Month: April 2015
While the 6th of May – the day when the European Commission will deliver its well-expected “Digital Single Market” Strategy – is approaching, there is a considerable traffic jam of leaked documents anticipating the draft that will be finally and formally adopted.
Remarkably, one of the previous versions of the incoming communication explicitly referred to the contribution of “small an agile operators” to the achievement of the Single Digital Market. Surprisingly, this passage is no longer present in the current version, which has been sent within the Commission’s offices for a short internal consultation.
The previous draft was the following (pag.8):
„[…] Our overall goal is to keep our markets competitive while offering legal certainty to market players with a set of clear rules. An effective market structure would combine companies present in many or all Member States with smaller, more agile operators. […]”
Instead, the latest draft only includes following aspects (pag. 7):
“[…] The Commission will present proposals in 2016 for an ambitious overhaul of the telecoms regulatory framework focusing on […] (ii) delivering the conditions for a true single market by tackling regulatory fragmentation to allow economies of scale for efficient network operators and service providers, […] (iv) incentivising investment in high speed broadband networks (including a review of broadband obligations in the context of the Universal Service Directive) and (v) an effective regulatory institutional framework. […]”
Thus, small and agile operators are not relevant any longer. One should ask whether the Commission really wants to put all the eggs in the basket of big, rigid and inflexible operators …
In the reality, the discrepancies between of the two drafts reveal the difficulties that the Commission shall overcome in order to find a well-balanced draft. The Commission has been strongly lobbied by these who would like to sacrifice competition in order to favor (potential) investments, and the other who believe that competition is a prerequisite for the investments themselves. The current draft does not seem unbalanced, in the sense that it reflects the different degrees of achievement of competition and broadband roll-out throughout Europe and call for adequate and coherent intervention. This said, keeping as reference to small and agile operators would have been a great signal for the European industry, since small operators and SME are a big part of it. By contrast, this opportunity seems to have been missed for the time being.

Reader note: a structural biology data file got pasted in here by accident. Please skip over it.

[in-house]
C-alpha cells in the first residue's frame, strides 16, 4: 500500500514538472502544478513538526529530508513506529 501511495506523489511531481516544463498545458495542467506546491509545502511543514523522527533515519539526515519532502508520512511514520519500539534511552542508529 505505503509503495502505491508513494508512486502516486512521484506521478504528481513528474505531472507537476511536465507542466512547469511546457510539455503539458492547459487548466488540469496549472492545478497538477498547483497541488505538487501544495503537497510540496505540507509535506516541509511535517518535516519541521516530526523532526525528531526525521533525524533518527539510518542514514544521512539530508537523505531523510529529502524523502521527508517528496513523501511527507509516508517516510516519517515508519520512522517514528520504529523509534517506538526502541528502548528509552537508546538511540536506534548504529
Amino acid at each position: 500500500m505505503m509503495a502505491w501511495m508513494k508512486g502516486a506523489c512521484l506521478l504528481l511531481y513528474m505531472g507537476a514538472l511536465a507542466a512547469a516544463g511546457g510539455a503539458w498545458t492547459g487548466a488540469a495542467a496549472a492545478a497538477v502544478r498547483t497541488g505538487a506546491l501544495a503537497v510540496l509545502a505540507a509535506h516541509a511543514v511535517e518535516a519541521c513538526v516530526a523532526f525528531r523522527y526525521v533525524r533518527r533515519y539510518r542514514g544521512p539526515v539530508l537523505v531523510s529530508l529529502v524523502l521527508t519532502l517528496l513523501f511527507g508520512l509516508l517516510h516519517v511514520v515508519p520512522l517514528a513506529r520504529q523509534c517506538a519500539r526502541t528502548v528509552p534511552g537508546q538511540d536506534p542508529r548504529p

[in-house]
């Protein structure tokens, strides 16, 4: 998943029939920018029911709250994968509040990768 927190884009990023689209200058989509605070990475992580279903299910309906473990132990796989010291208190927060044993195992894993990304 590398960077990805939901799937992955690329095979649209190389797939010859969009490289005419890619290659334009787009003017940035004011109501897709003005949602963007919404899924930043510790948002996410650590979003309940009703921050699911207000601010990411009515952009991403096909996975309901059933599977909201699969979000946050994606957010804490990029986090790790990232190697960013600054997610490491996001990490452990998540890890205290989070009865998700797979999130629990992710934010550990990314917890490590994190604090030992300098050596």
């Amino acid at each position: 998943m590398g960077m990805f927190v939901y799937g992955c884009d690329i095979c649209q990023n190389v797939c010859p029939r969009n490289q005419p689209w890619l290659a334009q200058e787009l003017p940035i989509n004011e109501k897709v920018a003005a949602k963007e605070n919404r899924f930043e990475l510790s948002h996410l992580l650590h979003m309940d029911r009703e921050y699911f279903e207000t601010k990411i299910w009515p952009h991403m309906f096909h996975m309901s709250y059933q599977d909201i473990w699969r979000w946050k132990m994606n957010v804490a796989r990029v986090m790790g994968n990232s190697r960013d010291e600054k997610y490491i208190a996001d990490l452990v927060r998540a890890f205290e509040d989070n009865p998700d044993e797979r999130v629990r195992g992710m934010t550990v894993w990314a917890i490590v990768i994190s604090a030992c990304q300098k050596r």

Latest news reported that Google is negotiation an agreement with Hutchison Whampoa permitting to the US company to launch a mobile service worldwide charging the same for calls, texts and mobile data regardless of the customer’s location. This seems to be a disruptive entry of the OTT industry into the exhausting discussions about the abolition of roaming surcharges. More recently, Google announced a wider mobile strategy named Project Fi, aiming at providing mobile at a connectivity in more than 100 countries int he world. Commissioner Oettinger, some one who cannot be seen a Google’s friend, welcomed the initiative claiming that the move of Google may be seen as an incentive to close rapidly the discussion about the end of roaming.